Ford Motor Co., gaining more U.S. market share than any other automaker this year, will add capacity to build 200,000 more vehicles annually in North America on demand for F-Series pickups and Fusion sedans.
Stan Visnesky wanted to spice up his daily drive with a souped-up small hatchback. Rather than go for a more popular and pricey road rocket from Germany’s Volkswagen AG, Visnesky bought Ford Motor Co.’s Focus ST.
Detroit’s boom-and-bust history was built on a dependence on big, fuel-thirsty vehicles. Now, with freshly stocked showrooms of new cars and more-efficient trucks, U.S. automakers are gaining ground on their Asian competitors with the best lineup in a generation.
Ford Motor Co., seeking to challenge Toyota Motor Corp.’s dominance in gasoline-electric vehicles, said it will pass its full-year record for U.S. hybrid sales this month on demand for its Fusion and C-Max models.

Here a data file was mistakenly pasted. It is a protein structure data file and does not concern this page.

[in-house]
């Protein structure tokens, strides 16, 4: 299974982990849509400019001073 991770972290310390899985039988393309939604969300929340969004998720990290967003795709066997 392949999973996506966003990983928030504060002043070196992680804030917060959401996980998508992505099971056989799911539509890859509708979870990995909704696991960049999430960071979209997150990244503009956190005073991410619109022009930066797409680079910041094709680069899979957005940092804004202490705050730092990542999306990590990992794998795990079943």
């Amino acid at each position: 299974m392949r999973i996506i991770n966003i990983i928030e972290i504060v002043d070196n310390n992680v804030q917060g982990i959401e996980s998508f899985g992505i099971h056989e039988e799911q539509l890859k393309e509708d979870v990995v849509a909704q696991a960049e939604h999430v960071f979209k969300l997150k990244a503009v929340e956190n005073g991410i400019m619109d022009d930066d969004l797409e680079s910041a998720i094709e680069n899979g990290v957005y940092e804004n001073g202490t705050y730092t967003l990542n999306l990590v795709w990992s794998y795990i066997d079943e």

Chrysler Group LLC, moving past costly rollouts of new Ram pickups and Jeep sport-utility vehicles, said production rebounded in April for the No. 3 U.S. automaker’s first monthly increase since November.
Ford Motor Co., reacting to U.S. pickup sales that have gained momentum for almost two years straight, said it plans to add workers at an F-150 truck factory to boost production of its most profitable model line.
For the first time in two decades, General Motors Co., Ford Motor Co. and Chrysler Group LLC pulled off a sweep in the first three months of a year, with all three gaining U.S. market share in 2013’s first quarter.